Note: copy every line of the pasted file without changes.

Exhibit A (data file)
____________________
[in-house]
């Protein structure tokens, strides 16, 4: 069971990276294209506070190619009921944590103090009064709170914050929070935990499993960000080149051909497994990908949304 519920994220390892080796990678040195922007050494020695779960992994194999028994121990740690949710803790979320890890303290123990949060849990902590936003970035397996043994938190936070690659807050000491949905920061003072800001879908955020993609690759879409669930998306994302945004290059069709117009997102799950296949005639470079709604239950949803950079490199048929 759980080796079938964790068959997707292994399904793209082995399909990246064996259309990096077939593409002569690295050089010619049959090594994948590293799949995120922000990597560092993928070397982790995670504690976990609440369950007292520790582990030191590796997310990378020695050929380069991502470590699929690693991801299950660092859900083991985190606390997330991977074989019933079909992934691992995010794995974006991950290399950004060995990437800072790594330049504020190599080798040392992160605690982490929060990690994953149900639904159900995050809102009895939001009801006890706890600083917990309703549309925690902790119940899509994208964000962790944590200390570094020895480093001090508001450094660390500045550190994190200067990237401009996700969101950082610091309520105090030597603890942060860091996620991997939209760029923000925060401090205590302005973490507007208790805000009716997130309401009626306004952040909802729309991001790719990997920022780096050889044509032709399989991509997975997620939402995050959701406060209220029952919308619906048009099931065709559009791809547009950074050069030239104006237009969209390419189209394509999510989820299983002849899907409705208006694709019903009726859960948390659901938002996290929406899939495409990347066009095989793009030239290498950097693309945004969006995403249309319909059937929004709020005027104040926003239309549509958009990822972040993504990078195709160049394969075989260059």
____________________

[in-house]
């Protein structure tokens, strides 16, 4: 069971990276294209506070190619009921944590103090009064709170914050929070935990499993960000080149051909497994990908949304 519920994220390892080796990678040195922007050494020695779960992994194999028994121990740690949710803790979320890890303290123990949060849990902590936003970035397996043994938190936070690659807050000491949905920061003072800001879908955020993609690759879409669930998306994302945004290059069709117009997102799950296949005639470079709604239950949803950079490199048929 759980080796079938964790068959997707292994399904793209082995399909990246064996259309990096077939593409002569690295050089010619049959090594994948590293799949995120922000990597560092993928070397982790995670504690976990609440369950007292520790582990030191590796997310990378020695050929380069991502470590699929690693991801299950660092859900083991985190606390997330991977074989019933079909992934691992995010794995974006991950290399950004060995990437800072790594330049504020190599080798040392992160605690982490929060990690994953149900639904159900995050809102009895939001009801006890706890600083917990309703549309925690902790119940899509994208964000962790944590200390570094020895480093001090508001450094660390500045550190994190200067990237401009996700969101950082610091309520105090030597603890942060860091996620991997939209760029923000925060401090205590302005973490507007208790805000009716997130309401009626306004952040909802729309991001790719990997920022780096050889044509032709399989991509997975997620939402995050959701406060209220029952919308619906048009099931065709559009791809547009950074050069030239104006237009969209390419189209394509999510989820299983002849899907409705208006694709019903009726859960948390659901938002996290929406899939495409990347066009095989793009030239290498950097693309945004969006995403249309319909059937929004709020005027104040926003239309549509958009990822972040993504990078195709160049394969075989260059």